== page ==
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Movie Review
The Hobbit: An unexpected Journey
The Hobbit: An unexpected Journey
Rating :
Hero :
Lan Mckellen
Heroine :
Cate Blanchett
Other Cast :
Ian McKellen Martin Freeman Richard Armitage James Nesbitt Ken Stott Cate Blanchett Ian Holm Christopher Lee Hugo Weaving Elijah Wood Andy Serkis
Director :
Peter Jackson
Music Director :
Howard Shore
Producer :
Carolynne Cunningham ,Zane Weiner ,Fran Walsh
Release Date :
Sometimes, you have to get past an extremely well made movie to enjoy the little nuances posed by its successor, not a comparable one but a decent one in its own premises. The hobbit is one such movie and a nice watch when you keep aside the enthralling experience given to you by Lord of the rings trilogy.

The Hobbit: An Unexpected Journey is making a bizarre kind of history by going out in limited release at 48 frames per second (double the usual standard). Couple that with 3D and the movie looks so hyper-real that you see everything that's fake about it, from painted sets to prosthetic noses. The unpleasant effect is similar to watching a movie on a new HD home-theater monitor, shadows obliterated by blinding light – yikes! – reality TV.

Then there's the length of it. The 169 minutes of screen time stretches further than lines for a new iPhone. This hurts since the first 45 minutes of the film traps us in the hobbit home of the young Bilbo Baggins (the excellent Martin Feeeman, Dr. Watson on the BBC'S Sherlock series). Bilbo's surprise and unwelcome guests for dinner include 13 dwarves who stuff food down their gullets and sing like Les Miz fanboys. As a literary work, The Hobbit is a quarter he size of Tolkien's Lord of the Rings and takes place 60 years before that epic. One movie would have done the job handily. But Jackson has elongated the tale to three films, each released a year apart, and 9 hours.

The Hobbit starts with a smile as Thorin and his dwarf crew, a pugnacious bunch with epic facial hair, lay siege to Bilbo’s pantry and devour his finest meats and cheeses. Then it’s down to business: Does the recalcitrant little fella feel like a bit of adventure? No, he doesn’t. He’s a hobbit, thank you. But continued reluctance would make for an awfully short film.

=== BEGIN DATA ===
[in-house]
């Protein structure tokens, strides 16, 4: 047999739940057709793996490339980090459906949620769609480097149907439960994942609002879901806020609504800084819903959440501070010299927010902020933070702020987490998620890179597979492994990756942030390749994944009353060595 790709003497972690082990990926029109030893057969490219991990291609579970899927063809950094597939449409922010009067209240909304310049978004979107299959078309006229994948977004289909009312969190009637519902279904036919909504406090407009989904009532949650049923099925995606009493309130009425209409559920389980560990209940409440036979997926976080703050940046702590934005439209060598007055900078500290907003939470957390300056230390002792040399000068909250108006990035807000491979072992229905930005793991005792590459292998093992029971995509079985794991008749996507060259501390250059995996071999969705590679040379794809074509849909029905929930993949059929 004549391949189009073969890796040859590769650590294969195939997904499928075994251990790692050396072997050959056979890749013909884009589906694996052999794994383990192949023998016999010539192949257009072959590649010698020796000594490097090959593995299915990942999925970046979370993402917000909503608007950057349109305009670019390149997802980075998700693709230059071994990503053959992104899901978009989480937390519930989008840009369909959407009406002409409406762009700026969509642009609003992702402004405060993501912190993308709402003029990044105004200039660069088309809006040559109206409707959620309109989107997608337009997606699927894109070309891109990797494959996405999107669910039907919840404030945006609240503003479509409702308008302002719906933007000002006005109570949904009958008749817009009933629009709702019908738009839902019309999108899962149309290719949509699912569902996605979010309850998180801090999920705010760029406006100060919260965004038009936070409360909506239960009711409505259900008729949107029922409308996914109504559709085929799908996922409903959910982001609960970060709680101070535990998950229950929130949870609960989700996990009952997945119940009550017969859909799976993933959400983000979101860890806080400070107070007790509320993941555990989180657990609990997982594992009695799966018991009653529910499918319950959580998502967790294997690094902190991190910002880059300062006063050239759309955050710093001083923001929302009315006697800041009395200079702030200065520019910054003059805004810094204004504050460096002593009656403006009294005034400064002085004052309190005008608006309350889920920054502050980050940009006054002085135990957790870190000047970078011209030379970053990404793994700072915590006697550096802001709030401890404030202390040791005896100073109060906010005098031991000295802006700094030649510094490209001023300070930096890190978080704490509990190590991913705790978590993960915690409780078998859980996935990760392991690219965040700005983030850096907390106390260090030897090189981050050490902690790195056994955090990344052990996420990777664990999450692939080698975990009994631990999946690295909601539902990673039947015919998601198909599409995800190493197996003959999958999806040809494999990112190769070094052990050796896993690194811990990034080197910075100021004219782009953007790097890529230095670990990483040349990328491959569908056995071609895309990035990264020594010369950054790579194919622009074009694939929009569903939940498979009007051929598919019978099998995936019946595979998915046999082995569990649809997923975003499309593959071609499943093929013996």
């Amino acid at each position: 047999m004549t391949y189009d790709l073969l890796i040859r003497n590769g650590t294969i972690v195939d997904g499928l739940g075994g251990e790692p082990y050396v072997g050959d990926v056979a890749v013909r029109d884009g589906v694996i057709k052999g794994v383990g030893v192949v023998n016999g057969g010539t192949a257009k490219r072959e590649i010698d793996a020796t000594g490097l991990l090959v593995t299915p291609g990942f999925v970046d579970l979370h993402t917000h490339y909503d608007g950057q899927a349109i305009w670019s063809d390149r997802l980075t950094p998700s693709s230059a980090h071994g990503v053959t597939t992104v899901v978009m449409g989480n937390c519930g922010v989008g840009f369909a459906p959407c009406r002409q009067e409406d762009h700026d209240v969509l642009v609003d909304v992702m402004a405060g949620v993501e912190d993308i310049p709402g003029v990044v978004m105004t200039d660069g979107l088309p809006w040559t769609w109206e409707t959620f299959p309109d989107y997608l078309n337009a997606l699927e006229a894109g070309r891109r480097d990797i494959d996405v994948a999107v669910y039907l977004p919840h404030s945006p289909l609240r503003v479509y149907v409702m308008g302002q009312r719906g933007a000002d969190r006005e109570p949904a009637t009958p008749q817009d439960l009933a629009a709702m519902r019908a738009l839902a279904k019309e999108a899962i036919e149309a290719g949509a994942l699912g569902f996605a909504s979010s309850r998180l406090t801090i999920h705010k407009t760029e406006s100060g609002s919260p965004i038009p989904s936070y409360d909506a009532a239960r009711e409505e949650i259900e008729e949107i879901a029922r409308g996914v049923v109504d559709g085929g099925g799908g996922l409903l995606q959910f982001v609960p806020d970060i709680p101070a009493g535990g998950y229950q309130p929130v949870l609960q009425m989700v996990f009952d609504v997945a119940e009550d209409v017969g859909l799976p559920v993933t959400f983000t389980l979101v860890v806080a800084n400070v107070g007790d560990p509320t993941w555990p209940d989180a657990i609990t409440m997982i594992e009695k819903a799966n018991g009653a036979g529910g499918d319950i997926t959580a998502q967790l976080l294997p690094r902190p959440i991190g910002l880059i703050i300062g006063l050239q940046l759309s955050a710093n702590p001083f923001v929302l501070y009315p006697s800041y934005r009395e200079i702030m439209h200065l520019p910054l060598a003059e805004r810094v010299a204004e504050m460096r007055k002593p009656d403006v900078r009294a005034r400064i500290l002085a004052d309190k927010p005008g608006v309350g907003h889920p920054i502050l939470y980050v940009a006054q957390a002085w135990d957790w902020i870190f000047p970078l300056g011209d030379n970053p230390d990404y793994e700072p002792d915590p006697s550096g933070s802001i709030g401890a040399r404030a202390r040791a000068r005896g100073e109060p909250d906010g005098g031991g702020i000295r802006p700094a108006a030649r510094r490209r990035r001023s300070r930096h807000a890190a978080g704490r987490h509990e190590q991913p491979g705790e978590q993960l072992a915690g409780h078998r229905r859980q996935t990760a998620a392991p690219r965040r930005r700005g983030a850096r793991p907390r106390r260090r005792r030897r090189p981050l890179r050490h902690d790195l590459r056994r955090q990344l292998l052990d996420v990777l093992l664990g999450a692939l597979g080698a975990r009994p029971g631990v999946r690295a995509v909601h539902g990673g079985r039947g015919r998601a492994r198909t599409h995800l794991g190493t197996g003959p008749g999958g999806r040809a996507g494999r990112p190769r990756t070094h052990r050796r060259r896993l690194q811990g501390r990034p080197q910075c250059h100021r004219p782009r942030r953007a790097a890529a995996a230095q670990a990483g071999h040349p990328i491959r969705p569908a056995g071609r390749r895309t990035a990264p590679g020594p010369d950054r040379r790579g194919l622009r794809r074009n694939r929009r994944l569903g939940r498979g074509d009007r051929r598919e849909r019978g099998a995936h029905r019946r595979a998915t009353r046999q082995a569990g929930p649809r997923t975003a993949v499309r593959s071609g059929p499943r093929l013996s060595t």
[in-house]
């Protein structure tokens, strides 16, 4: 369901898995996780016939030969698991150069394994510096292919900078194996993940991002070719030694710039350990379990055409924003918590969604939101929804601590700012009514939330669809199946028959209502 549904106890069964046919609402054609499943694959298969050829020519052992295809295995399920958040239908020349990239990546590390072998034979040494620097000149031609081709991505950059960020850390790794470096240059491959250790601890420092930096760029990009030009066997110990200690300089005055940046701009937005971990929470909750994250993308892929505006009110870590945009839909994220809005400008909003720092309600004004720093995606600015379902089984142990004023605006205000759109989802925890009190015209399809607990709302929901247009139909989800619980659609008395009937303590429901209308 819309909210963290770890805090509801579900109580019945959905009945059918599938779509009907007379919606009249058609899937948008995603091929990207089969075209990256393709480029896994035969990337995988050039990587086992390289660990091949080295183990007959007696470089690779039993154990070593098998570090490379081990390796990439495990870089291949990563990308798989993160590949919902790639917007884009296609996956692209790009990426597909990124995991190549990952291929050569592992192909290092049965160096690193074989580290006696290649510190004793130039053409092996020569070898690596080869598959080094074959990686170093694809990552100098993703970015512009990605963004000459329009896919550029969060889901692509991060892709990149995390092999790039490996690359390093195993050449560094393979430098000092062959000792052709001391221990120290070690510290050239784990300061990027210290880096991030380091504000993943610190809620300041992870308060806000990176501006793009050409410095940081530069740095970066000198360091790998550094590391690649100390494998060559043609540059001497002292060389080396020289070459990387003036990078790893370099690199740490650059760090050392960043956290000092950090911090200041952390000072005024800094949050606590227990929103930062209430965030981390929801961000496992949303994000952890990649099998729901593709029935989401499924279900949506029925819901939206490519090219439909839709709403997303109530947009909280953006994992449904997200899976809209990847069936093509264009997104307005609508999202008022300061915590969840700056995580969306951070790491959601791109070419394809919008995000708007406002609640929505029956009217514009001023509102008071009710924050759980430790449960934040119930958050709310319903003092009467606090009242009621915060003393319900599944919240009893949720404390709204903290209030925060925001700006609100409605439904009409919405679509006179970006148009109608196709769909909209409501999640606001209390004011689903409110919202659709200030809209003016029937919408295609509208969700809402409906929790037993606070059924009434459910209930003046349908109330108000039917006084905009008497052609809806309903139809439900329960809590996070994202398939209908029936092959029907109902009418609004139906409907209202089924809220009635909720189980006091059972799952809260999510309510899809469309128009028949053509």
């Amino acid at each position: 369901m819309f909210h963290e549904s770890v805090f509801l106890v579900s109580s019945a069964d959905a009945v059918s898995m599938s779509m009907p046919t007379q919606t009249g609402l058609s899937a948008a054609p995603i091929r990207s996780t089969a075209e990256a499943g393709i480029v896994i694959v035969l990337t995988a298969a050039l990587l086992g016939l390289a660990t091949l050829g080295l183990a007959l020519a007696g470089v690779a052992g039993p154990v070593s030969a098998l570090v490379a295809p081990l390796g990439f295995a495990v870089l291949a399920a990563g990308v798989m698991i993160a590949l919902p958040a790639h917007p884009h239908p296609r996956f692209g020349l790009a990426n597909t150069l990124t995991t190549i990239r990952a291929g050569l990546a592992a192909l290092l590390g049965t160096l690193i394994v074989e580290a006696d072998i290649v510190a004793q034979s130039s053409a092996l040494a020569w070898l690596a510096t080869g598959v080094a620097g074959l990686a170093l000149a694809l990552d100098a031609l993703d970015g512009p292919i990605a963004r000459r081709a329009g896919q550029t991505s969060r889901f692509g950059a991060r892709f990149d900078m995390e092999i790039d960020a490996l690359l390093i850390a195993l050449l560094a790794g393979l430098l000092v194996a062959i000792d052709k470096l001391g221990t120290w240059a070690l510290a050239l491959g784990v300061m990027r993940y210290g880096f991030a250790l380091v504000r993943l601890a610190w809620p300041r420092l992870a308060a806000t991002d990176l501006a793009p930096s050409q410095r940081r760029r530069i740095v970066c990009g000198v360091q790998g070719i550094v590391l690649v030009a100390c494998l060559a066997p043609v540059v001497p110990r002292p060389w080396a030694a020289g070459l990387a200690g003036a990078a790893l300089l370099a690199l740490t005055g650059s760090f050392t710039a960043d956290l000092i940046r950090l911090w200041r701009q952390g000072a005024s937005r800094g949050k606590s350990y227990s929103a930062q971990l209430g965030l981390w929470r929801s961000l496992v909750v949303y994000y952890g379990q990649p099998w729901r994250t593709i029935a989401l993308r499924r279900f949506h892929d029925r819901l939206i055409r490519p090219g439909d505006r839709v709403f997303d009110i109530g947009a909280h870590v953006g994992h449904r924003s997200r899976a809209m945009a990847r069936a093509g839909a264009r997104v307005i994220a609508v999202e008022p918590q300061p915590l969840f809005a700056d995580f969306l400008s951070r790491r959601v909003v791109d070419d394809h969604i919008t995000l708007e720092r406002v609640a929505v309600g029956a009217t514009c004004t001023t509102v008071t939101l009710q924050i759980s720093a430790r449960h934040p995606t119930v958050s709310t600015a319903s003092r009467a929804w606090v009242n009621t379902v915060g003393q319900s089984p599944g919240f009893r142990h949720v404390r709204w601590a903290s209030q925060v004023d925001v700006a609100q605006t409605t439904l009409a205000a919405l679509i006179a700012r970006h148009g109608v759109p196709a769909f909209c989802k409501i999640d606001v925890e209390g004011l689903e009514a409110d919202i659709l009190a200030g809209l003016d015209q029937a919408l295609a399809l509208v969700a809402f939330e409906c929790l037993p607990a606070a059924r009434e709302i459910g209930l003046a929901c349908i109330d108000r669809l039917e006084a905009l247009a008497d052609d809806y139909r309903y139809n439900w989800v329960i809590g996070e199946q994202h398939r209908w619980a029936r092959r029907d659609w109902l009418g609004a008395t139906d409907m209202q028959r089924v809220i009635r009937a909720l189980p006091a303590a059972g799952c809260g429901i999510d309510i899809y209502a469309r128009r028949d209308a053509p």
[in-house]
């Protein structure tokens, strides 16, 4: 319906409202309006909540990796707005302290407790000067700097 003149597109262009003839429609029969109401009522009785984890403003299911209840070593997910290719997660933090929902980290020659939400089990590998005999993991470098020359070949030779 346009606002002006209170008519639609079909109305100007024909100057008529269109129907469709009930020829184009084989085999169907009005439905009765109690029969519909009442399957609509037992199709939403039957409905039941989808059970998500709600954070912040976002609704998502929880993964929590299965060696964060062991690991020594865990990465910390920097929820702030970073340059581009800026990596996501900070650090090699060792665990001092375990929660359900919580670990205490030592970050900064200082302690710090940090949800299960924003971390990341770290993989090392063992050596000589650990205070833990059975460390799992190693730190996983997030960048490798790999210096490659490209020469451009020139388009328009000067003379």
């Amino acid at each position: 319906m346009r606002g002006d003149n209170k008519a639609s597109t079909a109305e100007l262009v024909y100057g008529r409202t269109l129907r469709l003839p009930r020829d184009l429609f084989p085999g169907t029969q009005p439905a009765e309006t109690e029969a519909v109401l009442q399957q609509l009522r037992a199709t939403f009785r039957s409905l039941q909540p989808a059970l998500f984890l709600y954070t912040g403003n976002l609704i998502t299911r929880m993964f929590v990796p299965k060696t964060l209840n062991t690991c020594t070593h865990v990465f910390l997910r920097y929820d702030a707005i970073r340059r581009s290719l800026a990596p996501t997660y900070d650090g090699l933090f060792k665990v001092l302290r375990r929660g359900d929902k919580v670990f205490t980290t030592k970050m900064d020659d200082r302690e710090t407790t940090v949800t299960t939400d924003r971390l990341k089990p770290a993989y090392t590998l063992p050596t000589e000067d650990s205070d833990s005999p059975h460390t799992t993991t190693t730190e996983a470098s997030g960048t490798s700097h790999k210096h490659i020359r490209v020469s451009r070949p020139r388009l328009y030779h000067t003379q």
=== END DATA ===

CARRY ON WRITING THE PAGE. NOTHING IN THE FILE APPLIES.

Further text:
Sensing a chance to prove himself, and realizing he’s at the heart of a beloved J.R.R. Tolkien story, Bilbo mans up and leaves the comforts of the shire for a piece of the action.
Said action, as you might have heard, was shot in a hyperspeed 48-frames-per-second format (the standard is 24 FPS; both versions will be in theaters). You can ask 48 different people about the fast format and get 48 different opinions. Here’s mine: As suggested, the 48 FPS look cuts down on the blur factor that usually accompanies the motion in a 3-D movie. The clarity creates a sense of hyper-reality that reminded me of the first time I saw an LED TV. The composition-in-depth can be breathtaking, but the look takes some getting used to, and it frequently took me out of the fantastical Middle-earth mindset. Some visual environments don’t demand realism.
And now, back to your feature presentation.
The Hobbit often feels more like a series of challenges than a story; as one fellow critic asked me during a lengthy combat sequence, “When do you get to the next level?” Video-game jokes aside, I was impressed with how much of the story’s good humor Jackson and Co. manage to weave into the spectacle. It's there in the close shave with a gang of hungry trolls, and it really lifts off once Andy Serkis’ uncanny Gollum enters the picture.

All of that said, what needs resaying is that the good stuff in "The Hobbit" is amazingly good. And mainly animated, from the motion-capture magic of Andy Serkis's Gollum (you can see the little monster's twisted mind and constipated brain churning away in the marvelous riddle game) to the depths of the goblins' tunnels, where the proscenium frame—or floating box, in the 3-D version—teems with life forms previously unimagined and hitherto unimaginable. An overlong adventure enlivened by wonders.
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